HP's traditional market is business customers, and it's now hoping to appeal to a new segment: owners of hotels, internet cafés, or other public spaces whose customers only need to check email and upload photos. The Passport 1912nm Internet Monitor, announced today, is a very light all-in-one desktop running an undisclosed build of Linux. Its 18.5-inch screen shows only large icons for music, photos, video, settings, and the web, and there's little storage or RAM. Instead, it's built to be foolproof and (we're guessing) malware-resistant. A four-in-one card reader and five USB ports allow users to connect media, and the version of Firefox it's running has many of the options removed, leaving only what's absolutely necessary.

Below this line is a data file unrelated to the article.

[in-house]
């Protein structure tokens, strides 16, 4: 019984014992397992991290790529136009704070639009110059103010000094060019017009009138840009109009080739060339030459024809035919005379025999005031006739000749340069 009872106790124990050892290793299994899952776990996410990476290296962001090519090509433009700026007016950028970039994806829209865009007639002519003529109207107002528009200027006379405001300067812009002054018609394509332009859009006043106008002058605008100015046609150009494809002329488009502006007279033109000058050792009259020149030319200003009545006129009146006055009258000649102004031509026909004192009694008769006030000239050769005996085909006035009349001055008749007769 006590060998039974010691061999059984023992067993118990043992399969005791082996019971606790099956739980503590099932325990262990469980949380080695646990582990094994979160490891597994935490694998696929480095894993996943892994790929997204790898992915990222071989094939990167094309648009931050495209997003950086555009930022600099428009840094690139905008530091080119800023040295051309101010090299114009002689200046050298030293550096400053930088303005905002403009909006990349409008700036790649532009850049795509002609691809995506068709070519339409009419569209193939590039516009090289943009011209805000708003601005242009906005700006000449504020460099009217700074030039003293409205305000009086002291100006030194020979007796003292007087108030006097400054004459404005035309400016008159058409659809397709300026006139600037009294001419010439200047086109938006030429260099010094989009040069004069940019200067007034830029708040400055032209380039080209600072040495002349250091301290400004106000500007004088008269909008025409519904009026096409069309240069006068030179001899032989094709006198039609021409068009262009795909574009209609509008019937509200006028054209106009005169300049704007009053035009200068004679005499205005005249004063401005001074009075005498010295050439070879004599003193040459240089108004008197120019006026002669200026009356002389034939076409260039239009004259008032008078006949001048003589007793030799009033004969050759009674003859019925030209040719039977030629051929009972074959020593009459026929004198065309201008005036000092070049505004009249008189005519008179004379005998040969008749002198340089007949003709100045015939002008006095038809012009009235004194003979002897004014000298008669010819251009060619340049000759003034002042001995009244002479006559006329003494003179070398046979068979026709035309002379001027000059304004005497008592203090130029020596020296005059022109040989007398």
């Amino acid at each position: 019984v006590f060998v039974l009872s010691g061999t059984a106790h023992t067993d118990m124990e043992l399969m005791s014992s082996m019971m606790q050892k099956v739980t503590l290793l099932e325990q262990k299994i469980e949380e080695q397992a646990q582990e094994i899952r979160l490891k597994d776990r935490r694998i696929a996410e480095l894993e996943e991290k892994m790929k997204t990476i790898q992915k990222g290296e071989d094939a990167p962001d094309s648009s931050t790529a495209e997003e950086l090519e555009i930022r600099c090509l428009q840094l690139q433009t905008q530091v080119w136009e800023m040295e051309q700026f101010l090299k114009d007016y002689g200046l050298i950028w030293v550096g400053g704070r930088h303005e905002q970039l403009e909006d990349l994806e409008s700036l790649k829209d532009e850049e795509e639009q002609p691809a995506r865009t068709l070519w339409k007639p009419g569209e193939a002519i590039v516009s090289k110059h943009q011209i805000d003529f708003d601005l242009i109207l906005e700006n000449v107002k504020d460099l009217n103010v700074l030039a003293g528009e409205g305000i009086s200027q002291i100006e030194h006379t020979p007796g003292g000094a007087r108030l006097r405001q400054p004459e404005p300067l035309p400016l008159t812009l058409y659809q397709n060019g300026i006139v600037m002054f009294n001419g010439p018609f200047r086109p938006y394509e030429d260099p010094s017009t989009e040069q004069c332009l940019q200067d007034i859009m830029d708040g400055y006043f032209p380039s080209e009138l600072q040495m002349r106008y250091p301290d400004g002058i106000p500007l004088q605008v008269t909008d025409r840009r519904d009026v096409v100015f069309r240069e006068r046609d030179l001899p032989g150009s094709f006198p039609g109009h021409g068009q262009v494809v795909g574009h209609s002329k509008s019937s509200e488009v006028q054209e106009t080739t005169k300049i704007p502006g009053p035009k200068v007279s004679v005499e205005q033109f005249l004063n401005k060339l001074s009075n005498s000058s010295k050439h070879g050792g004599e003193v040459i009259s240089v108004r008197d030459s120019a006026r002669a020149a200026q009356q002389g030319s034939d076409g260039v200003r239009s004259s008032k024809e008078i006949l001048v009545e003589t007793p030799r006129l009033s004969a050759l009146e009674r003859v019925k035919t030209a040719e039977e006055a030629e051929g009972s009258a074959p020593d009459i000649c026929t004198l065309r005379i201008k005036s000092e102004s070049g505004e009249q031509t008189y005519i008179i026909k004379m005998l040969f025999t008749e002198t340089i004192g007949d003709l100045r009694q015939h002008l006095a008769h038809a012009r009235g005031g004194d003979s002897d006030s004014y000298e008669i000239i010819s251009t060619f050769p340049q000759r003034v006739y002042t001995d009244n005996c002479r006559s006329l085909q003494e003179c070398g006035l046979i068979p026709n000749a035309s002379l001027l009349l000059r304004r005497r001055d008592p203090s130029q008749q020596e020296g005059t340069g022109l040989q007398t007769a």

Considering how little there is to it, the Monitor ran pretty well when we tried it out. Opening photos was reliable if not particularly fast, and switching between applications was brisk. Buyers and users can't do any customization or install programs, which prevents it from becoming prone to bloatware, and the matte 1366 x 768 display is really all one needs for the rest of the hardware. HP has essentially made the kind of computer that can be used by endless tourists without ever being weighed down by what they leave behind. Unfortunately, it's also only as good as its internet connection, which is ethernet-only. That meant when our connection went out partway through testing it, we were left with nothing but a file system and media player. The selling price of $259 is more expensive than some versions of the higher-specced and somewhat comparable Asus Eee Box, but the custom software and all-in-one design will probably make the Internet Monitor more convenient. The Passport 1912nm is on sale starting today in the US.